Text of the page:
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Changes in South Greenland’s peripheral glaciers since the Little Ice Age

Larocca, Laura J 1 ; Axford, Yarrow 2 ; Bjørk, Anders A 3 ; Brooks, Jeremy P 4

1 Northwestern University
2 Northwestern University
3 University of Copenhagen
4 University of Wisconsin Madison

Glaciers and ice caps peripheral to the Greenland Ice Sheet have contributed substantially to sea-level rise this century [1]. However, multi-decadal, quantitative measurements of their fluctuations remain rare, especially prior to the satellite era. This limitation hinders our understanding of glacier response to atmospheric climate variability, and in particular to sustained warming as anticipated for the future. Here, we investigate fluctuations in South Greenland’s mountain glaciers since the Little Ice Age (LIA), a cold period between ~1250 and 1900 C.E. when most glaciers across Greenland reached their historical maximum extents [2]. We map changes in the position of 62 glacier fronts over the past ~120 years using a combination of 20th century historical aerial photographs and modern satellite imagery. To extend our record to the beginning of the 20th century, we also use a high resolution orthophotograph [3] to map the positions of moraines and trimlines—geomorphic evidence that mark the glacier’s historical maximum extent. In addition, we use two recently developed geospatial tools [4,5] to model LIA glacier surfaces and their equilibrium-line altitudes (ELAs) for an additional ~50 glaciers to investigate the magnitude of the LIA summer temperature depression relative to present.

Preliminary results suggest that South Greenland’s peripheral glaciers have responded synchronously with changes in air temperature over the past ~120 years. We find the highest rates of retreat post LIA deglaciation in the early-to-mid 20th century: -9.5 ± 5.4 m yr-1 between ~1900 and 1954 C.E. In the mid-to-late 20th century, retreat slowed, and frontal change rates averaged -3.2 ± 0.6 m yr-1 between 1954 and 1985 C.E., and -1.6 ± 2.1 m yr-1 between 1985 and 2000/1 C.E. At the turn of the 21st century, the rate of retreat more than quadrupled from the previous time interval and averaged -7.3 ± 3.3 m yr-1 between 2000/1 and 2013/14 C.E. Retreat rates remained relatively high in the most recent time interval, averaging -5.6 ± 6.3 m yr-1 between 2013/14 and 2018/19 C.E. In comparison to similar glacier length change studies in other regions of Greenland [6-8], glaciers in the south followed the same overall trends but differed in the magnitude of change. Of particular interest, South Greenland’s glaciers showed the lowest rate of retreat in the 21st century. Regional comparisons also show that glacier retreat has accelerated since (roughly) the turn of the 21st century across Greenland, which suggests a largely homogenous response to increased air temperatures. Finally, results of the LIA paleoglacier modeling show an average ELA lowering of ~90 ± 45 m, suggesting that summer air temperatures were ~0.7-0.9°C cooler than present during the coldest period of the LIA, assuming no change in precipitation.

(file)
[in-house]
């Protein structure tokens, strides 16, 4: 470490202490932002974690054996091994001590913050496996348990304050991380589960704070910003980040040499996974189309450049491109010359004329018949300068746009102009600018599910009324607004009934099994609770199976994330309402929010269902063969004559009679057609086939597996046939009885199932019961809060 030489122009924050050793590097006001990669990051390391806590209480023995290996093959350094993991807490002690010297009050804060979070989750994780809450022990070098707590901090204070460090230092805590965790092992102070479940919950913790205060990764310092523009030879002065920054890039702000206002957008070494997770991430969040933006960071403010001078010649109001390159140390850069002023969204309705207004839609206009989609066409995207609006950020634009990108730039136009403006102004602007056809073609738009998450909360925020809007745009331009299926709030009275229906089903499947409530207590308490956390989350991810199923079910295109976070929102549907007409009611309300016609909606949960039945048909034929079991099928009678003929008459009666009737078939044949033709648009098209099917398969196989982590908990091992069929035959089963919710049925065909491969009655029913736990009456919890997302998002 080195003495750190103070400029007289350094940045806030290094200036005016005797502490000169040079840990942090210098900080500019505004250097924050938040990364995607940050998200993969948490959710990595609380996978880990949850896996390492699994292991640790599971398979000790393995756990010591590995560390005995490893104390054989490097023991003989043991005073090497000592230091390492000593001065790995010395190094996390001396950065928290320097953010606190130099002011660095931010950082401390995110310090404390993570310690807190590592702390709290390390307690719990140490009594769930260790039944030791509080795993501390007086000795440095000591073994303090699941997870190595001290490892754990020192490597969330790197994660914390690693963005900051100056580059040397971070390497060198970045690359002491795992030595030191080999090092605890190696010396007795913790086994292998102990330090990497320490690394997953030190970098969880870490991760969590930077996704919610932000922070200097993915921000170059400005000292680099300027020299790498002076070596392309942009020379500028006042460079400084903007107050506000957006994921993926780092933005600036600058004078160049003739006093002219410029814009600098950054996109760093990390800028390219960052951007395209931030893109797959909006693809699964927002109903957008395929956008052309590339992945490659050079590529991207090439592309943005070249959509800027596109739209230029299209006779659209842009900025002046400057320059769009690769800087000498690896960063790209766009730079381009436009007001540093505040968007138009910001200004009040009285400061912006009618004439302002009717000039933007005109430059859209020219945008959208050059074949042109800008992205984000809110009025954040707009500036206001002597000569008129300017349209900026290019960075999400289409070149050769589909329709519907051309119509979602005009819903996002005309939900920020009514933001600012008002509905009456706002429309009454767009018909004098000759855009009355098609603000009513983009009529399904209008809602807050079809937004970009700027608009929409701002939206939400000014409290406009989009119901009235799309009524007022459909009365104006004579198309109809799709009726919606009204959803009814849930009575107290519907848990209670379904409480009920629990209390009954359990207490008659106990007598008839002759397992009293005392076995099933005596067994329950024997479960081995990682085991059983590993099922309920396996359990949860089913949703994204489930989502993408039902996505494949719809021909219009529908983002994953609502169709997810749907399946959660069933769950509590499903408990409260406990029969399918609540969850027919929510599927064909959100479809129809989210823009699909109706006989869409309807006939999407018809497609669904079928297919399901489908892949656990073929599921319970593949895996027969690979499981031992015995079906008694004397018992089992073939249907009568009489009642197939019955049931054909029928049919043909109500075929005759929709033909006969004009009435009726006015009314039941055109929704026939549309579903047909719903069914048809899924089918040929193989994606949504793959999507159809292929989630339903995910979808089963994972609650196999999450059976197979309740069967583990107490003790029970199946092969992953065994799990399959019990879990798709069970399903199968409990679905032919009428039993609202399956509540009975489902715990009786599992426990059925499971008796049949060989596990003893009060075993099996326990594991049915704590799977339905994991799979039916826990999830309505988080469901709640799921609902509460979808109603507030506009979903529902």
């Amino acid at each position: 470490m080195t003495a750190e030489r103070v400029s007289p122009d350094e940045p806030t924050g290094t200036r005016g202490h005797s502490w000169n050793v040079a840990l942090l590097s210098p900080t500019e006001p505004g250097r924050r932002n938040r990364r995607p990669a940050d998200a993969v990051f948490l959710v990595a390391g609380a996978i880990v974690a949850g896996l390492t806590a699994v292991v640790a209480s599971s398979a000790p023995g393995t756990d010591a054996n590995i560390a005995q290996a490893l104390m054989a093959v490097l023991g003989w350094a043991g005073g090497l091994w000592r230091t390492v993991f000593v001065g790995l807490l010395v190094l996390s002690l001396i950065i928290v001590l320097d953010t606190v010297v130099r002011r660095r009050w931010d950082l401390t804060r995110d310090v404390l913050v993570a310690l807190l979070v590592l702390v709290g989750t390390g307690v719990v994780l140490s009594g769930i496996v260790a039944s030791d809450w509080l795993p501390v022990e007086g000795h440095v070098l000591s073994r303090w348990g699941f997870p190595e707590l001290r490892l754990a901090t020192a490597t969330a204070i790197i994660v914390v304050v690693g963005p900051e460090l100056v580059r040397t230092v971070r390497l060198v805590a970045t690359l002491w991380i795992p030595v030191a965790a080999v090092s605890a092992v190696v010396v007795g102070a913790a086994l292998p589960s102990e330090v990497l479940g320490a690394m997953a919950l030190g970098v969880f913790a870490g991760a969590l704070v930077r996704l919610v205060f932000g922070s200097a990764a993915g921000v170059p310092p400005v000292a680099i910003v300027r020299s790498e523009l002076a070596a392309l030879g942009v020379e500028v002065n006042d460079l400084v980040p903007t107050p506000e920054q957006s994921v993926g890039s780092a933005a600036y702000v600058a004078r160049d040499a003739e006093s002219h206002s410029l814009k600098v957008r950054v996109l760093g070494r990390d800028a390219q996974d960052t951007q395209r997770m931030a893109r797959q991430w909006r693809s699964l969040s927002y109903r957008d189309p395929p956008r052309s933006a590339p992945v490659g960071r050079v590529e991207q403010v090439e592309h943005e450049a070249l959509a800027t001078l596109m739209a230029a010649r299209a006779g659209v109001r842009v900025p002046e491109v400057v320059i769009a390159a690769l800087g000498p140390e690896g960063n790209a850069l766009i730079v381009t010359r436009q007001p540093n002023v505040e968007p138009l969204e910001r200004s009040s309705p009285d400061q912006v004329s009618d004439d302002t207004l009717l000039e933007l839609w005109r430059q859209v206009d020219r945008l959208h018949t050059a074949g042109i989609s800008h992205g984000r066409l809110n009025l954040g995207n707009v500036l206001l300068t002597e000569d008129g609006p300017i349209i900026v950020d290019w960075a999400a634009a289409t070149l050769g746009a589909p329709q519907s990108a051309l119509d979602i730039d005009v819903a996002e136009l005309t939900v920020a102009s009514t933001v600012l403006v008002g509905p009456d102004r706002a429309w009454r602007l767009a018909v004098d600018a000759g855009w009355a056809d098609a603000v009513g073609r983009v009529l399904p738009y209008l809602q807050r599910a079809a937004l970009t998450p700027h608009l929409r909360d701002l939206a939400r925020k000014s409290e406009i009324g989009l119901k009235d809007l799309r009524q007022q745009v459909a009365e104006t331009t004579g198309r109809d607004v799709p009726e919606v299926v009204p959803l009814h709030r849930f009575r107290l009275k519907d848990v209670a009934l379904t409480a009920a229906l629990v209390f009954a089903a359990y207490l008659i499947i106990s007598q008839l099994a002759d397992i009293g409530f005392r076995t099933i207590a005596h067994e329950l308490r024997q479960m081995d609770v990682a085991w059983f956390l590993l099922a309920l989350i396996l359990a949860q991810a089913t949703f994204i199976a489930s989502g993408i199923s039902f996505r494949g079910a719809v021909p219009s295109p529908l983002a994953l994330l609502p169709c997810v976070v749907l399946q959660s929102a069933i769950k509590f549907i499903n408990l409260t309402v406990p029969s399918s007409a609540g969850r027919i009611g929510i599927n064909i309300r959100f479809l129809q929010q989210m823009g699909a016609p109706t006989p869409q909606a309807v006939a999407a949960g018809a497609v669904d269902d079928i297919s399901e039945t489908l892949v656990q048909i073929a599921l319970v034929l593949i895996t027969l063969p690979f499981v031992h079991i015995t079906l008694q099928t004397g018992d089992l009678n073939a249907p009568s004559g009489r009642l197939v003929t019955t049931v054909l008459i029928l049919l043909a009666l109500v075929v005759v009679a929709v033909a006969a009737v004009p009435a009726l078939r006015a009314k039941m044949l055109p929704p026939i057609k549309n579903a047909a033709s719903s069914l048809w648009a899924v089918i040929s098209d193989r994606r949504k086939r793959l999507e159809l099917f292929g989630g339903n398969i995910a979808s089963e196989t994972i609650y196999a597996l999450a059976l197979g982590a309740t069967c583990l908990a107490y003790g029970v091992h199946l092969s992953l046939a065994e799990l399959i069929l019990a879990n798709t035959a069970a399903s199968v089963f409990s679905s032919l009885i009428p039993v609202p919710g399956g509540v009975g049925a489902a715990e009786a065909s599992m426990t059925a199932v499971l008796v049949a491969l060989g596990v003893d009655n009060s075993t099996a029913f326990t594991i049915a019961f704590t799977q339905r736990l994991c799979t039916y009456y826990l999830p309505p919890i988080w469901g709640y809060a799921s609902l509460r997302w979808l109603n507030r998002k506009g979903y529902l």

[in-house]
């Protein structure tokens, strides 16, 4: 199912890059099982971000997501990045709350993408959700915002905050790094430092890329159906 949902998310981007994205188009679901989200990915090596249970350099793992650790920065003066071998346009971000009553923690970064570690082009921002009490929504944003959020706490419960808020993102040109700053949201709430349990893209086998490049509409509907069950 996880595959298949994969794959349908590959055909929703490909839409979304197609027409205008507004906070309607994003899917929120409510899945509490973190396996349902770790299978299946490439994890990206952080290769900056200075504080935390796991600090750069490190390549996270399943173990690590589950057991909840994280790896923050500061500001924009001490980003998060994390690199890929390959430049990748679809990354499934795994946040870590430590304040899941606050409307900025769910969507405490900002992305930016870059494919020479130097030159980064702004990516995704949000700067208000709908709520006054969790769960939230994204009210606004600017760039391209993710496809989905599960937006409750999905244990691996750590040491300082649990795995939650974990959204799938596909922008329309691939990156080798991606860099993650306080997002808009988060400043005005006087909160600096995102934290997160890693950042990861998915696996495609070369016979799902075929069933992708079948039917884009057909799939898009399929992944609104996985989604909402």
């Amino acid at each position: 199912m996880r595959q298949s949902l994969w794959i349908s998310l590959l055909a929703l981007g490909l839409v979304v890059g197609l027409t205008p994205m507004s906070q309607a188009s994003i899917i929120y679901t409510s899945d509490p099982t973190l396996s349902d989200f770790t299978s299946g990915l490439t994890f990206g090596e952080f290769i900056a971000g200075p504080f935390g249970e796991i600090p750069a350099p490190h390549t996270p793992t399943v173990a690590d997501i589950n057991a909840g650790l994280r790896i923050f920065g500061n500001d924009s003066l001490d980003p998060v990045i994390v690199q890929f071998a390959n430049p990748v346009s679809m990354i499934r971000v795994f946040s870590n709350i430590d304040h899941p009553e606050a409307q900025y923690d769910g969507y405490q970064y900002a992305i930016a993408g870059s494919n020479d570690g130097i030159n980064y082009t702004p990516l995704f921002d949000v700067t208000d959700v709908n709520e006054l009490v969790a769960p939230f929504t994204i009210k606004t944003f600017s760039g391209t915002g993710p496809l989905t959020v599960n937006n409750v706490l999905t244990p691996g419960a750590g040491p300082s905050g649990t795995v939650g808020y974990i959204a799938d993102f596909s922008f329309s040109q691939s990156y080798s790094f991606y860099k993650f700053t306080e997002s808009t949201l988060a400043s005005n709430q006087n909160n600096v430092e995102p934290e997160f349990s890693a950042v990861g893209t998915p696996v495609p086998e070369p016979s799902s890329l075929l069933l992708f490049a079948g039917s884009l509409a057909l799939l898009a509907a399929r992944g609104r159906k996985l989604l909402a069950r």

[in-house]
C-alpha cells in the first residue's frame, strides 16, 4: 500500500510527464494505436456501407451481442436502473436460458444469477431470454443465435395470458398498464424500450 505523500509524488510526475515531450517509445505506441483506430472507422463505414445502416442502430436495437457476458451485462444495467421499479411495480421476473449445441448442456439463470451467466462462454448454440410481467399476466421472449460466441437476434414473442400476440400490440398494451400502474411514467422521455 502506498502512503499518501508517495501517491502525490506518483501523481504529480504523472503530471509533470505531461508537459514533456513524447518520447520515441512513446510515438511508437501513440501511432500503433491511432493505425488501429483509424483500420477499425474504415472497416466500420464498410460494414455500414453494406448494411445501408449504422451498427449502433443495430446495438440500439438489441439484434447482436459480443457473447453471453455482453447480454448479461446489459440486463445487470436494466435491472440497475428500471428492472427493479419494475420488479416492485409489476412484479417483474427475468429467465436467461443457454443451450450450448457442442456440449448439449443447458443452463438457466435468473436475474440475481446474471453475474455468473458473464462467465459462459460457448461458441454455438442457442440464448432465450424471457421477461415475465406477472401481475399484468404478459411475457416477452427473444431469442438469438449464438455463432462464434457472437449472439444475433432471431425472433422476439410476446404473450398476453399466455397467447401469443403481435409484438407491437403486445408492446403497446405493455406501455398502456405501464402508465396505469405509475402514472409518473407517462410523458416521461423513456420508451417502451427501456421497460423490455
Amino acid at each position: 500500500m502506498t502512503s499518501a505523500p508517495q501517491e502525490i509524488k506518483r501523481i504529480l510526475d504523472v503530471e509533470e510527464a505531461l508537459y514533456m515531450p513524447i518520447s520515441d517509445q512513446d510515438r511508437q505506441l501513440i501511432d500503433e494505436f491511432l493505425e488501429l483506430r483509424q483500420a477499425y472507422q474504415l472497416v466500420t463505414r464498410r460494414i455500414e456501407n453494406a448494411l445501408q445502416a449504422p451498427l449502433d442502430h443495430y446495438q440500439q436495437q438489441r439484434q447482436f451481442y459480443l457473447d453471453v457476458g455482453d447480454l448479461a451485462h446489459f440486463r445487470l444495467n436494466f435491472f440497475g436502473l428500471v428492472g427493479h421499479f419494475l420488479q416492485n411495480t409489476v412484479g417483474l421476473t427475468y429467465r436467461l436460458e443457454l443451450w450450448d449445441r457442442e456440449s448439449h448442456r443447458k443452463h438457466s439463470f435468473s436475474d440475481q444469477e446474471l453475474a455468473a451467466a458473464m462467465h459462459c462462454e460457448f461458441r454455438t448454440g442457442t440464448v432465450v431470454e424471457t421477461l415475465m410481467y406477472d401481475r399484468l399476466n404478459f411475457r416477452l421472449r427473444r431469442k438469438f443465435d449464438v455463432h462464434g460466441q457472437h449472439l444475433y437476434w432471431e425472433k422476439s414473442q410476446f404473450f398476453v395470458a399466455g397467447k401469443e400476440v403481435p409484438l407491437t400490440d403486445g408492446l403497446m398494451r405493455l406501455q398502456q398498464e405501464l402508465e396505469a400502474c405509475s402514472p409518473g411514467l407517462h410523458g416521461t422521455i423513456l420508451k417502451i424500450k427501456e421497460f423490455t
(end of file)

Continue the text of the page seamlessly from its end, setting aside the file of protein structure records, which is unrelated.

Overall, this work extends the observational record from an understudied region of Greenland and provides pre-satellite era observations of glacier extents during a time period when quantitative measurements are rare. The work also places recent retreat into a ~100+ year perspective and will help to improve understanding of glacier sensitivity to atmospheric climate variability.

  1. Bolch, T., et al. "Mass loss of Greenland's glaciers and ice caps 2003–2008 revealed from ICESat laser altimetry data." Geophysical Research Letters 40.5 (2013): 875-881.

  2. Kelly, Meredith A., and Thomas V. Lowell. "Fluctuations of local glaciers in Greenland during latest Pleistocene and Holocene time." Quaternary Science Reviews 28.21-22 (2009): 2088-2106.

  3. Korsgaard, N. J., et al. "Digital elevation model and orthophotographs of Greenland based on aerial photographs from 1978–1987." Scientific Data 3.1 (2016): 1-15.

  4. Pellitero, R., et al. "GlaRe, a GIS tool to reconstruct the 3D surface of palaeoglaciers." Computers & Geosciences 94 (2016): 77-85.

  5. Pellitero, R., et al. "A GIS tool for automatic calculation of glacier equilibrium-line altitudes." Computers & Geosciences82 (2015): 55-62.

  6. Bjørk, A. A., et al. "Changes in Greenland’s peripheral glaciers linked to the North Atlantic Oscillation." Nature Climate Change 8.1 (2018): 48-52.

  7. Bjørk, A. A., et al. "An aerial view of 80 years of climate-related glacier fluctuations in southeast Greenland." Nature Geoscience 5.6 (2012): 427-432.

  8. Leclercq, P. W., et al. "Brief communication" Historical glacier length changes in West Greenland"." The Cryosphere 6.6 (2012): 1339-1343.


Fig 1.

Frontal change rates for 62 glaciers in South Greenland over five observational periods between ~1900-2019 C.E.